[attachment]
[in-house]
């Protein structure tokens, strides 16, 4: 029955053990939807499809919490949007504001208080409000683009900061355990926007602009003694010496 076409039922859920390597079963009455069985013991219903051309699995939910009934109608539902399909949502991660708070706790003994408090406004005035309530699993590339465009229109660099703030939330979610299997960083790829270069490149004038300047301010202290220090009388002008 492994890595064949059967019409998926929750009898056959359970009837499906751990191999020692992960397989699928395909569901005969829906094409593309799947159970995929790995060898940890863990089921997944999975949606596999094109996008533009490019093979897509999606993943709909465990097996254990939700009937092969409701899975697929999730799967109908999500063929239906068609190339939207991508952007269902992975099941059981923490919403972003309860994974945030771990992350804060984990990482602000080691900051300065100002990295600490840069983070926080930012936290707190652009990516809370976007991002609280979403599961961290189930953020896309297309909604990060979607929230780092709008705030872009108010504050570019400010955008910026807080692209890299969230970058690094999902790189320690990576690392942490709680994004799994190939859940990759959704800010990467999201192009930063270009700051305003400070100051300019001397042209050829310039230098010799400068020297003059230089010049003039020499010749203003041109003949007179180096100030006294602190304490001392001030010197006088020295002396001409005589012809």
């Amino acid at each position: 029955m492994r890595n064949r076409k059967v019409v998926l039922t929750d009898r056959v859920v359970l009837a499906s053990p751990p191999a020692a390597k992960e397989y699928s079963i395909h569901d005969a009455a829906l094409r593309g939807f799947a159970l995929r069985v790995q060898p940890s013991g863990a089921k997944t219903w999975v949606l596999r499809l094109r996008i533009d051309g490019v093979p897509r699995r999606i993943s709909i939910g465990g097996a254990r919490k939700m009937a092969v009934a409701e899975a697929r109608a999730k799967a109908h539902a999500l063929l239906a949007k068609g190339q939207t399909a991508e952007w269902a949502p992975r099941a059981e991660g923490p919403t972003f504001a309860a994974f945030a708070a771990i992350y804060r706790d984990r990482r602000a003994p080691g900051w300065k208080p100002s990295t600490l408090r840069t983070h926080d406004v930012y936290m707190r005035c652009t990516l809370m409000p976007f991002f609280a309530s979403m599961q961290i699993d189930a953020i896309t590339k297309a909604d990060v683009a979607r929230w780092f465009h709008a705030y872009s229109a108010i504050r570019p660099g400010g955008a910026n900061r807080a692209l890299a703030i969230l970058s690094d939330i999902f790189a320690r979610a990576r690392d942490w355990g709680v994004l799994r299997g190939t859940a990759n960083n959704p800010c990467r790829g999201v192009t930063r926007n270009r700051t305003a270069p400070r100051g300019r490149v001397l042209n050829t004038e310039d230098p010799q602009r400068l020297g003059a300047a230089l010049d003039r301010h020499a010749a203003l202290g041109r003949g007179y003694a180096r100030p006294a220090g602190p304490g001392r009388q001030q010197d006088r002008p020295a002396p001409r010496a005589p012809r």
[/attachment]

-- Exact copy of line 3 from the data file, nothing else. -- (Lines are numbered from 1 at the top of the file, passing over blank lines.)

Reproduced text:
């Amino acid at each position: 029955m492994r890595n064949r076409k059967v019409v998926l039922t929750d009898r056959v859920v359970l009837a499906s053990p751990p191999a020692a390597k992960e397989y699928s079963i395909h569901d005969a009455a829906l094409r593309g939807f799947a159970l995929r069985v790995q060898p940890s013991g863990a089921k997944t219903w999975v949606l596999r499809l094109r996008i533009d051309g490019v093979p897509r699995r999606i993943s709909i939910g465990g097996a254990r919490k939700m009937a092969v009934a409701e899975a697929r109608a999730k799967a109908h539902a999500l063929l239906a949007k068609g190339q939207t399909a991508e952007w269902a949502p992975r099941a059981e991660g923490p919403t972003f504001a309860a994974f945030a708070a771990i992350y804060r706790d984990r990482r602000a003994p080691g900051w300065k208080p100002s990295t600490l408090r840069t983070h926080d406004v930012y936290m707190r005035c652009t990516l809370m409000p976007f991002f609280a309530s979403m599961q961290i699993d189930a953020i896309t590339k297309a909604d990060v683009a979607r929230w780092f465009h709008a705030y872009s229109a108010i504050r570019p660099g400010g955008a910026n900061r807080a692209l890299a703030i969230l970058s690094d939330i999902f790189a320690r979610a990576r690392d942490w355990g709680v994004l799994r299997g190939t859940a990759n960083n959704p800010c990467r790829g999201v192009t930063r926007n270009r700051t305003a270069p400070r100051g300019r490149v001397l042209n050829t004038e310039d230098p010799q602009r400068l020297g003059a300047a230089l010049d003039r301010h020499a010749a203003l202290g041109r003949g007179y003694a180096r100030p006294a220090g602190p304490g001392r009388q001030q010197d006088r002008p020295a002396p001409r010496a005589p012809r």